So let's talk about some autoimmune disorders next. So autoimmune disorders are when the immune system attacks normal healthy body cells. So these different disorders right here are examples of autoimmune disorders. So again, autoimmunity is a type of disorder in which the person's own body cells are attacked.

So rheumatoid arthritis is one of these types of disorders where joint tissue is attacked. And basically, this causes the joints to become inflamed. And it can be really painful. So rheumatoid arthritis is a type of autoimmune disorder.

Type I diabetes is another type of autoimmune disorder in which insulin-producing cells of the pancreas become attacked. So those cells become attacked. The pancreas can no longer produce insulin, which can be an issue. So people who have Type I diabetes generally have to use injectable insulin in order to control their blood glucose levels.

And lupus is another type of autoimmune disorder that's characterized by a butterfly rash on the face. And basically, with lupus, antibodies are produced to a person's own DNA. So lupus has a wide range of effects on the body. It's not just one particular effect. It can affect many organs of the body, because of the way in which a person's own DNA is attacked.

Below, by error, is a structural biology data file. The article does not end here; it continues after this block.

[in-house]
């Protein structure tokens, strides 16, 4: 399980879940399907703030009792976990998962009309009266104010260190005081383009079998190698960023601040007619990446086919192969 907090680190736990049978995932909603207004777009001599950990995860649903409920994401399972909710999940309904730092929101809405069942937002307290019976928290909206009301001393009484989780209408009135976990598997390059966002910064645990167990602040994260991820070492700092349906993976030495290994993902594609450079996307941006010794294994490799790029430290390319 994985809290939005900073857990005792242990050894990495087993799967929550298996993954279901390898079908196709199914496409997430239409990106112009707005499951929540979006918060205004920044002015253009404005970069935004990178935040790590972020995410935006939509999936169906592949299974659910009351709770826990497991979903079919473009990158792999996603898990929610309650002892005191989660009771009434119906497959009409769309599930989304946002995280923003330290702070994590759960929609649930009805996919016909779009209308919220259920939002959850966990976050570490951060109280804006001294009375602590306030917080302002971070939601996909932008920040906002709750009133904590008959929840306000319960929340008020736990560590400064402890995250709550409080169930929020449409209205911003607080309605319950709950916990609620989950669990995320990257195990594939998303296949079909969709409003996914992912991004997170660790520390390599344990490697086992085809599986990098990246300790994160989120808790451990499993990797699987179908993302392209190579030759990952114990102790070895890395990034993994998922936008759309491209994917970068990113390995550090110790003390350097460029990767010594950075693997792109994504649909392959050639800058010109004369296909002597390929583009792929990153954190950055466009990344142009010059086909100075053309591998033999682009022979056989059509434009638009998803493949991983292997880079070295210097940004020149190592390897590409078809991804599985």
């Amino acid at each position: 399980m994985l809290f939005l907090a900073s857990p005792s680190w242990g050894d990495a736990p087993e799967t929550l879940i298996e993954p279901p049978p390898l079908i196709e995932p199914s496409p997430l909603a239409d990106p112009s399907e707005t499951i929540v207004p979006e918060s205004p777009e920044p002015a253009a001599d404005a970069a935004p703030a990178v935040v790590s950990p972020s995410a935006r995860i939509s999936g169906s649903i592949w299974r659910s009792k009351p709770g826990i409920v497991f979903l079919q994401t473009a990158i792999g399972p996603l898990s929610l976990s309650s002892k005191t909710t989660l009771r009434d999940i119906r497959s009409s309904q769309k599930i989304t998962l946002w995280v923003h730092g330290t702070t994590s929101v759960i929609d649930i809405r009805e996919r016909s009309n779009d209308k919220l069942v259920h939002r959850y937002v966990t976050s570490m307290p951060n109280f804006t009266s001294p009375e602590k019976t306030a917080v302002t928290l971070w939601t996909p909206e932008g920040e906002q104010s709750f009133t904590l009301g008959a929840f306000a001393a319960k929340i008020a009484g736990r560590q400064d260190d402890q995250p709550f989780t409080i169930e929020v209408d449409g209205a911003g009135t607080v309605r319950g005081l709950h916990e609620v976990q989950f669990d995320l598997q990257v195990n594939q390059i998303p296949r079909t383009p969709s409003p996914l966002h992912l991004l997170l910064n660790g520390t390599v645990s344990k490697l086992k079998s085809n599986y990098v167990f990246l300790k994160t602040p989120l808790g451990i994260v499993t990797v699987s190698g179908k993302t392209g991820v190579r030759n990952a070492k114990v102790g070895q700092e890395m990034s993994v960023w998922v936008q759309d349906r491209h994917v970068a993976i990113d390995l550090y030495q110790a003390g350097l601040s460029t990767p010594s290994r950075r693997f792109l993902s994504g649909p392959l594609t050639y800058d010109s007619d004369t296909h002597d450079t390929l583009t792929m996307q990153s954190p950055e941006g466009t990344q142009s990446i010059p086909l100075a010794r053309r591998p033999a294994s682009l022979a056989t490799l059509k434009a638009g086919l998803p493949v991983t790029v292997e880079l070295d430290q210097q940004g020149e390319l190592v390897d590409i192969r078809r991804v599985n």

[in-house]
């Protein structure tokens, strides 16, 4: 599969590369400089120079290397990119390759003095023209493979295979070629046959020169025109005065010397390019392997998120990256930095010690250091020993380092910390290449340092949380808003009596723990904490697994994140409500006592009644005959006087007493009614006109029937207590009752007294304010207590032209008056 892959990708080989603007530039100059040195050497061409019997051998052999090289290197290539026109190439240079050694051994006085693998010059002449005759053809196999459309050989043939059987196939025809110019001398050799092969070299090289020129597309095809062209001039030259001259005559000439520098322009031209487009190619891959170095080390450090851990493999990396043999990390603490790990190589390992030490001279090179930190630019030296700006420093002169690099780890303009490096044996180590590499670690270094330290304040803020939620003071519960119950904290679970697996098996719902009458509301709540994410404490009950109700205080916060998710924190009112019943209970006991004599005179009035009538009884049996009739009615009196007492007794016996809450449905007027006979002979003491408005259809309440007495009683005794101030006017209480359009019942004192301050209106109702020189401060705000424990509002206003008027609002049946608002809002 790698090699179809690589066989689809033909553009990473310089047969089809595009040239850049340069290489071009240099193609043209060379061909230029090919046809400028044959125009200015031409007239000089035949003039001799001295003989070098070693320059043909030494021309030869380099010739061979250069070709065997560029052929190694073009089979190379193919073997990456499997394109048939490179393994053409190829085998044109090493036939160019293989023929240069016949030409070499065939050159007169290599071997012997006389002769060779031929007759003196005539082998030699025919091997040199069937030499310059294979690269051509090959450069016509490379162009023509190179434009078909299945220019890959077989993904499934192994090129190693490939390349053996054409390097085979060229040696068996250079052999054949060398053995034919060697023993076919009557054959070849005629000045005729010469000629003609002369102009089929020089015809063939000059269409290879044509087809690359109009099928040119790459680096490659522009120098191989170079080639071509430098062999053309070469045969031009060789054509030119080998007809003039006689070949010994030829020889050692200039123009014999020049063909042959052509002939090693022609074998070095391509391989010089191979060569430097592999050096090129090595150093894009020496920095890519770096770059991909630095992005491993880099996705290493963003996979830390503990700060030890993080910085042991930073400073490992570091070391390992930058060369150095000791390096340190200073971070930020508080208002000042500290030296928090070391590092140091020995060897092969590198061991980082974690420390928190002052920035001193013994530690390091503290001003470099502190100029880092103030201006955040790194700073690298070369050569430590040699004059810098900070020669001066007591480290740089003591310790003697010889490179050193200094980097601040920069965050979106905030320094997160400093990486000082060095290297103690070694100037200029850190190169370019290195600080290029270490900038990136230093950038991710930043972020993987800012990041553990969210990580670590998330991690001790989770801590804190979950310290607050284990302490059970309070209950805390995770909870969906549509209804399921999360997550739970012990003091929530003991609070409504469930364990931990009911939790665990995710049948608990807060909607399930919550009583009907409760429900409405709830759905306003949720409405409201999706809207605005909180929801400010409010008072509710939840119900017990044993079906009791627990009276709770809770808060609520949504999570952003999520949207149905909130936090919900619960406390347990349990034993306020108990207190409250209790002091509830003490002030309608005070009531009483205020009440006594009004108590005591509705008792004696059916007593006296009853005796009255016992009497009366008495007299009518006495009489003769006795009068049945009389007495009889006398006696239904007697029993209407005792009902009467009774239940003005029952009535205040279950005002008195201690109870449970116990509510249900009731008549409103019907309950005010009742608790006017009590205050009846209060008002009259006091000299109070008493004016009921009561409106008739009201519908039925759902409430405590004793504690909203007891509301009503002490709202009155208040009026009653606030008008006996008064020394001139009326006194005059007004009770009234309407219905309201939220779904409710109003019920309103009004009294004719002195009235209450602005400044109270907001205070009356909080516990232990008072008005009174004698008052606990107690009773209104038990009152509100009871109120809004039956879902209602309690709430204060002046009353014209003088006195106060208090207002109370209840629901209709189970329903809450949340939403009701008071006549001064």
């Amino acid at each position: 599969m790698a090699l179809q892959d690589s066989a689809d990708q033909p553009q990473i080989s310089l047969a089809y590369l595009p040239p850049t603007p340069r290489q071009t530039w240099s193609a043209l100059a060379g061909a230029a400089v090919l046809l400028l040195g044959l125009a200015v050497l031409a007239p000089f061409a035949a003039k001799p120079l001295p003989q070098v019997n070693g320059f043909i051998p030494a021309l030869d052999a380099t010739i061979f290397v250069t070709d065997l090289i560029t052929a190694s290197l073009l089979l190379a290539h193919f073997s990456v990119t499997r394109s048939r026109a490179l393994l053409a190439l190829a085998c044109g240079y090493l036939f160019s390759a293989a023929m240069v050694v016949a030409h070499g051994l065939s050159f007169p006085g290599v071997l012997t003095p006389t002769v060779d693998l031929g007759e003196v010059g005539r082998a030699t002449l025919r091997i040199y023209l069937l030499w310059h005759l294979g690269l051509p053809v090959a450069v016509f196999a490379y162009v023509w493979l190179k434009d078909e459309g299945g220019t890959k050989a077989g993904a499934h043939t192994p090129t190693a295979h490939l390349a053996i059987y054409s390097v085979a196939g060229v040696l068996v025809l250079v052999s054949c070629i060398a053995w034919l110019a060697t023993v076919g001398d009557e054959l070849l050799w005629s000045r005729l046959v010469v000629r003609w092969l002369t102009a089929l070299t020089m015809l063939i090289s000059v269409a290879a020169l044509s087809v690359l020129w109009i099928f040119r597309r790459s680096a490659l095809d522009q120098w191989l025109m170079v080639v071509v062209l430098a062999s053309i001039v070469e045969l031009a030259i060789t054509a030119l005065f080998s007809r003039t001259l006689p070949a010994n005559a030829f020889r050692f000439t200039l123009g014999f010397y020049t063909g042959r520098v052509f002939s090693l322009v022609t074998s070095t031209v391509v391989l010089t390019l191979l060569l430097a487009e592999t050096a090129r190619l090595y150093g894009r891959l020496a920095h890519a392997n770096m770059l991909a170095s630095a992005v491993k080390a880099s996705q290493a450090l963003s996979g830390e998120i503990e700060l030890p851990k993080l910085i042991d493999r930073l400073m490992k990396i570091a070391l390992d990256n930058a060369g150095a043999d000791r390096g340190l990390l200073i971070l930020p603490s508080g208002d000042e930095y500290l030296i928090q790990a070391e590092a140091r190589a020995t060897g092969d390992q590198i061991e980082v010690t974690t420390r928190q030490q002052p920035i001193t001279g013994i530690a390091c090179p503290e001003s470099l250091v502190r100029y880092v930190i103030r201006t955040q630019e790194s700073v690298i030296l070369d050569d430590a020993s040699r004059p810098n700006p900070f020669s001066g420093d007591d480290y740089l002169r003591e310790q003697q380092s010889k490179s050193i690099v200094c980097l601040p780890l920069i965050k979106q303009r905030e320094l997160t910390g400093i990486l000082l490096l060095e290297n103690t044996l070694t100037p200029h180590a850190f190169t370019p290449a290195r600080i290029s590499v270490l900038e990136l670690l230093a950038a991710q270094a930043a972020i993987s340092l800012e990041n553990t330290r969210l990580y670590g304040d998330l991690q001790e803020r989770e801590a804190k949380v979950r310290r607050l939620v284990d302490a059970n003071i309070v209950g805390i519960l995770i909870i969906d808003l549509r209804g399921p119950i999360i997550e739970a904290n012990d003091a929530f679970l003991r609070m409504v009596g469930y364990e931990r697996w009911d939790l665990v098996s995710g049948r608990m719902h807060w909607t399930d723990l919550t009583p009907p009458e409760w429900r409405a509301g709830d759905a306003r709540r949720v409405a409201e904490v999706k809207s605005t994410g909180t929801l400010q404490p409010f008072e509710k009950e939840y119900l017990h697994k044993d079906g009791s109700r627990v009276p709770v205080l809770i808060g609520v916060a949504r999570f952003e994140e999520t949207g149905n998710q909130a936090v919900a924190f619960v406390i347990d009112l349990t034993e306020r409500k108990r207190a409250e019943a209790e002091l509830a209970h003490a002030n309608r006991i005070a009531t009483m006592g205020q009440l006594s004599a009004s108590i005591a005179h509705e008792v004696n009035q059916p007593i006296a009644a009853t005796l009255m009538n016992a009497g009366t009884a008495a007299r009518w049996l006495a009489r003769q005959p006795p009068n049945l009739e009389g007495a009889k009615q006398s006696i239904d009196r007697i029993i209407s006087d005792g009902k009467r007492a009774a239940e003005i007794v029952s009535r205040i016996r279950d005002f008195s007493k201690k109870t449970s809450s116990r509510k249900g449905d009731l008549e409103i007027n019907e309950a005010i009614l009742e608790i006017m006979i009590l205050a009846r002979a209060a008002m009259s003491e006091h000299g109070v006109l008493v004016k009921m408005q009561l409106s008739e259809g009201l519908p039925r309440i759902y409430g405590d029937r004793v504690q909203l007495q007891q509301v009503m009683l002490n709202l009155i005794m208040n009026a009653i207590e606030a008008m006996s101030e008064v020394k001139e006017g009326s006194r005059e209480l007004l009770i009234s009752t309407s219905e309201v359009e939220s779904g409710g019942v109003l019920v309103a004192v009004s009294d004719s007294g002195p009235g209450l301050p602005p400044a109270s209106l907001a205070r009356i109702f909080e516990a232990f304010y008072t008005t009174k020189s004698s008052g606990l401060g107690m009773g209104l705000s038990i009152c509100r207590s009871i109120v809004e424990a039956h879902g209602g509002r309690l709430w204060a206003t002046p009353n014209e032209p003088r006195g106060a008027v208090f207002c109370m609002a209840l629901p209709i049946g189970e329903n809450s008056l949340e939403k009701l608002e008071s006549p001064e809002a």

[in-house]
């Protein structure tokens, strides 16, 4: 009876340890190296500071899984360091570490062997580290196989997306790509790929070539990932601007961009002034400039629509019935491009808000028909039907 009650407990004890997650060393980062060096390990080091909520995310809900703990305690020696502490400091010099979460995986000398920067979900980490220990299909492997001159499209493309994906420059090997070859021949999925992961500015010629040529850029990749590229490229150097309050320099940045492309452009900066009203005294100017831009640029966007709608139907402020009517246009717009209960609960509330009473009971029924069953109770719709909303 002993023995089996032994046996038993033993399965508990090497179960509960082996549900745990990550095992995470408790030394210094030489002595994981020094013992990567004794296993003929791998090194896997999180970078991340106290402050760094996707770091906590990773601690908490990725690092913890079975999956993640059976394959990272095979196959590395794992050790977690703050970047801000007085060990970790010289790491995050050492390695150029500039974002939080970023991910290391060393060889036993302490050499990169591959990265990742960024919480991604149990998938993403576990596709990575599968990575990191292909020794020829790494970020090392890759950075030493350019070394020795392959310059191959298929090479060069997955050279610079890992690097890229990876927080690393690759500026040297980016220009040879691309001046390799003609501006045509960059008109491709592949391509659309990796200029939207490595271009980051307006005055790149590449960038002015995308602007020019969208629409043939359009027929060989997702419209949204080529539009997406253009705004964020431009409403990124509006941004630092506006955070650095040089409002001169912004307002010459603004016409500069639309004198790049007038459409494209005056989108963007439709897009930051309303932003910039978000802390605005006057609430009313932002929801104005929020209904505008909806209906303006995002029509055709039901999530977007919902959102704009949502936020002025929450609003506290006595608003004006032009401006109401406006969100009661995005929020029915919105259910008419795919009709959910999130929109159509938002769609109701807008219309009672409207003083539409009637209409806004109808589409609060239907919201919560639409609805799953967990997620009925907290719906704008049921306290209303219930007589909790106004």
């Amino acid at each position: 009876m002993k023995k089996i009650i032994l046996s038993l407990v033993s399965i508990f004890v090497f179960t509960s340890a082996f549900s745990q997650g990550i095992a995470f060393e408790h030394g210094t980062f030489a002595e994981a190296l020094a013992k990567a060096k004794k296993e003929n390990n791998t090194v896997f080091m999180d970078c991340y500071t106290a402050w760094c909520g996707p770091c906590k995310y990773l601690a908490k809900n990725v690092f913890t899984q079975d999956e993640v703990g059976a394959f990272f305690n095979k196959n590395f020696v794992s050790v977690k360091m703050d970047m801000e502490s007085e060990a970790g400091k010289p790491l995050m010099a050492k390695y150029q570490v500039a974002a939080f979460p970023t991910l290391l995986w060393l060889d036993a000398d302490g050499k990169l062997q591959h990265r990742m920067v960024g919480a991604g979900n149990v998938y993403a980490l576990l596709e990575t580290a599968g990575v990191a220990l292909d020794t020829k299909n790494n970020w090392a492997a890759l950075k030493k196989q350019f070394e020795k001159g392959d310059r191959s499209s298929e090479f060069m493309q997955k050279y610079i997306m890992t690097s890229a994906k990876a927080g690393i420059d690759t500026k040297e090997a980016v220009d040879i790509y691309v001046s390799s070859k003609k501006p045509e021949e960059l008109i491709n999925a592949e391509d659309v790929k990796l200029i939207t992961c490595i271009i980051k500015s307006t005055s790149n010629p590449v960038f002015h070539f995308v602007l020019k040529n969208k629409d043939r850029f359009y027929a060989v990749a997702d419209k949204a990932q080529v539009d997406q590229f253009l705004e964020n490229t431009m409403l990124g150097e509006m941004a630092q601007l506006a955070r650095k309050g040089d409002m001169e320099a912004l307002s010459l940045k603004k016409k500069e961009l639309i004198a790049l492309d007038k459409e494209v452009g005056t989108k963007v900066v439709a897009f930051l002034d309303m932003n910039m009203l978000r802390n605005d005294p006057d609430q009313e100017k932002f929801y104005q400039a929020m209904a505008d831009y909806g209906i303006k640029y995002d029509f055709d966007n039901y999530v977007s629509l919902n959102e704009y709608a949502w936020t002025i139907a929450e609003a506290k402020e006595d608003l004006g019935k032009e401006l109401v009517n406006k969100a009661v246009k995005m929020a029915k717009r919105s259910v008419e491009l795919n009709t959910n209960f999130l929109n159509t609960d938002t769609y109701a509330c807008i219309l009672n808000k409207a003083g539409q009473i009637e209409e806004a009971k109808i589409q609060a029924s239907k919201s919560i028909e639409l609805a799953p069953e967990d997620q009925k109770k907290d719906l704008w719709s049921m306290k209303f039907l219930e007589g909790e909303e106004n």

And lastly, we're going to talk about deficient immune responses, or immunodeficiency. So this is when a person's own immune system is weak or can even be almost nonexistent. It's not functioning normally or properly.

So AIDS is a common example of immunodeficiency. And it stands for Acquired Immune Deficiency Syndrome. So AIDS is a disease caused by the HIV virus. And basically what happens is that a person's own immune system is just not working, so it makes them susceptible to contracting many other types of diseases.

And generally, because their immune system is so weak, they can't fight these other diseases off. So their immune system is very weak or almost nonexistent. So usually a person who has AIDS will generally die of some sort of other disease, because they're so susceptible to these other diseases because of their weakened immune system.